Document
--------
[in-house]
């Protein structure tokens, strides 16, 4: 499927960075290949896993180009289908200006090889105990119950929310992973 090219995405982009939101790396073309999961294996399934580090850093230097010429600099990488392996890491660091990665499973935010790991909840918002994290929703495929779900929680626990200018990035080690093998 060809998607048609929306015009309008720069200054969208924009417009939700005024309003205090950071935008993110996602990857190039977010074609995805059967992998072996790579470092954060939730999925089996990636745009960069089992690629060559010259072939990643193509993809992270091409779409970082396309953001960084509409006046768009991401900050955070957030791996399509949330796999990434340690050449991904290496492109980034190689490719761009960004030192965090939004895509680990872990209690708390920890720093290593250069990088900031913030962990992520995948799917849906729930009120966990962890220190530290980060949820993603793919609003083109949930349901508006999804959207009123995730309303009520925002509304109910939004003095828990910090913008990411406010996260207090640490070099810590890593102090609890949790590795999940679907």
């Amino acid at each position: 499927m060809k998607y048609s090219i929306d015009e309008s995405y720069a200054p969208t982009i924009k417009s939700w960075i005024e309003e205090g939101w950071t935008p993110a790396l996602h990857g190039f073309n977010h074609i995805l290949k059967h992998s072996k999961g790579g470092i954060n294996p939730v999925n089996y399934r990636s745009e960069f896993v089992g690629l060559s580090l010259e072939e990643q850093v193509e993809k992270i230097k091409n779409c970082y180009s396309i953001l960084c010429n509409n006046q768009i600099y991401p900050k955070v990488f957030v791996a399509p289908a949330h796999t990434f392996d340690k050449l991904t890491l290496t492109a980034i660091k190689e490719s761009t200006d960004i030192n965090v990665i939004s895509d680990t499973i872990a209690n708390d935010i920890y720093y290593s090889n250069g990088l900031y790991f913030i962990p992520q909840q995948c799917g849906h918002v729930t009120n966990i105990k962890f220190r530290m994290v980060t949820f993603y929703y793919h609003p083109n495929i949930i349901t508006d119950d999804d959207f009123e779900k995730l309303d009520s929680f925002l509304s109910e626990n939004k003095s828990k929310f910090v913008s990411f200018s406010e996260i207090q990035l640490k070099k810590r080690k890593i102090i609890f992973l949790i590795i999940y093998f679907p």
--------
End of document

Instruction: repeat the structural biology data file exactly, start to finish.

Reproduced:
[in-house]
């Protein structure tokens, strides 16, 4: 499927960075290949896993180009289908200006090889105990119950929310992973 090219995405982009939101790396073309999961294996399934580090850093230097010429600099990488392996890491660091990665499973935010790991909840918002994290929703495929779900929680626990200018990035080690093998 060809998607048609929306015009309008720069200054969208924009417009939700005024309003205090950071935008993110996602990857190039977010074609995805059967992998072996790579470092954060939730999925089996990636745009960069089992690629060559010259072939990643193509993809992270091409779409970082396309953001960084509409006046768009991401900050955070957030791996399509949330796999990434340690050449991904290496492109980034190689490719761009960004030192965090939004895509680990872990209690708390920890720093290593250069990088900031913030962990992520995948799917849906729930009120966990962890220190530290980060949820993603793919609003083109949930349901508006999804959207009123995730309303009520925002509304109910939004003095828990910090913008990411406010996260207090640490070099810590890593102090609890949790590795999940679907």
């Amino acid at each position: 499927m060809k998607y048609s090219i929306d015009e309008s995405y720069a200054p969208t982009i924009k417009s939700w960075i005024e309003e205090g939101w950071t935008p993110a790396l996602h990857g190039f073309n977010h074609i995805l290949k059967h992998s072996k999961g790579g470092i954060n294996p939730v999925n089996y399934r990636s745009e960069f896993v089992g690629l060559s580090l010259e072939e990643q850093v193509e993809k992270i230097k091409n779409c970082y180009s396309i953001l960084c010429n509409n006046q768009i600099y991401p900050k955070v990488f957030v791996a399509p289908a949330h796999t990434f392996d340690k050449l991904t890491l290496t492109a980034i660091k190689e490719s761009t200006d960004i030192n965090v990665i939004s895509d680990t499973i872990a209690n708390d935010i920890y720093y290593s090889n250069g990088l900031y790991f913030i962990p992520q909840q995948c799917g849906h918002v729930t009120n966990i105990k962890f220190r530290m994290v980060t949820f993603y929703y793919h609003p083109n495929i949930i349901t508006d119950d999804d959207f009123e779900k995730l309303d009520s929680f925002l509304s109910e626990n939004k003095s828990k929310f910090v913008s990411f200018s406010e996260i207090q990035l640490k070099k810590r080690k890593i102090i609890f992973l949790i590795i999940y093998f679907p």